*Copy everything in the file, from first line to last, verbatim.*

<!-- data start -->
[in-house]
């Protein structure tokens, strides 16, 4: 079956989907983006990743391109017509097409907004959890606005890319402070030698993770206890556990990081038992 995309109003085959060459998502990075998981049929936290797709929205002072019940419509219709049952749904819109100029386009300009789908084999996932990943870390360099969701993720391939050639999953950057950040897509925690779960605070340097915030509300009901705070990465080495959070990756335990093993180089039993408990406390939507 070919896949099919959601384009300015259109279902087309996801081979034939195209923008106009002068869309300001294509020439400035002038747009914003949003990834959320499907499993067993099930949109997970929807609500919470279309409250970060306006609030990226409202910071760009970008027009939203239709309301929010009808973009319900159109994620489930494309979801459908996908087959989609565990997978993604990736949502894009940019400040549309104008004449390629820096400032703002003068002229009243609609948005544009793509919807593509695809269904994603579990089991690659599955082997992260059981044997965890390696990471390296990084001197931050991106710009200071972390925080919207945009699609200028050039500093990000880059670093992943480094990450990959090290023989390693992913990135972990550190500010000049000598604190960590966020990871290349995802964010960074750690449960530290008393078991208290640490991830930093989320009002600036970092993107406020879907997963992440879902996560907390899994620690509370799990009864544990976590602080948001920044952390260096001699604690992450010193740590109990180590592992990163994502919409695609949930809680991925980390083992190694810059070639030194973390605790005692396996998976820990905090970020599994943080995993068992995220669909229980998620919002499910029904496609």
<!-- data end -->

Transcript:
[in-house]
């Protein structure tokens, strides 16, 4: 079956989907983006990743391109017509097409907004959890606005890319402070030698993770206890556990990081038992 995309109003085959060459998502990075998981049929936290797709929205002072019940419509219709049952749904819109100029386009300009789908084999996932990943870390360099969701993720391939050639999953950057950040897509925690779960605070340097915030509300009901705070990465080495959070990756335990093993180089039993408990406390939507 070919896949099919959601384009300015259109279902087309996801081979034939195209923008106009002068869309300001294509020439400035002038747009914003949003990834959320499907499993067993099930949109997970929807609500919470279309409250970060306006609030990226409202910071760009970008027009939203239709309301929010009808973009319900159109994620489930494309979801459908996908087959989609565990997978993604990736949502894009940019400040549309104008004449390629820096400032703002003068002229009243609609948005544009793509919807593509695809269904994603579990089991690659599955082997992260059981044997965890390696990471390296990084001197931050991106710009200071972390925080919207945009699609200028050039500093990000880059670093992943480094990450990959090290023989390693992913990135972990550190500010000049000598604190960590966020990871290349995802964010960074750690449960530290008393078991208290640490991830930093989320009002600036970092993107406020879907997963992440879902996560907390899994620690509370799990009864544990976590602080948001920044952390260096001699604690992450010193740590109990180590592992990163994502919409695609949930809680991925980390083992190694810059070639030194973390605790005692396996998976820990905090970020599994943080995993068992995220669909229980998620919002499910029904496609």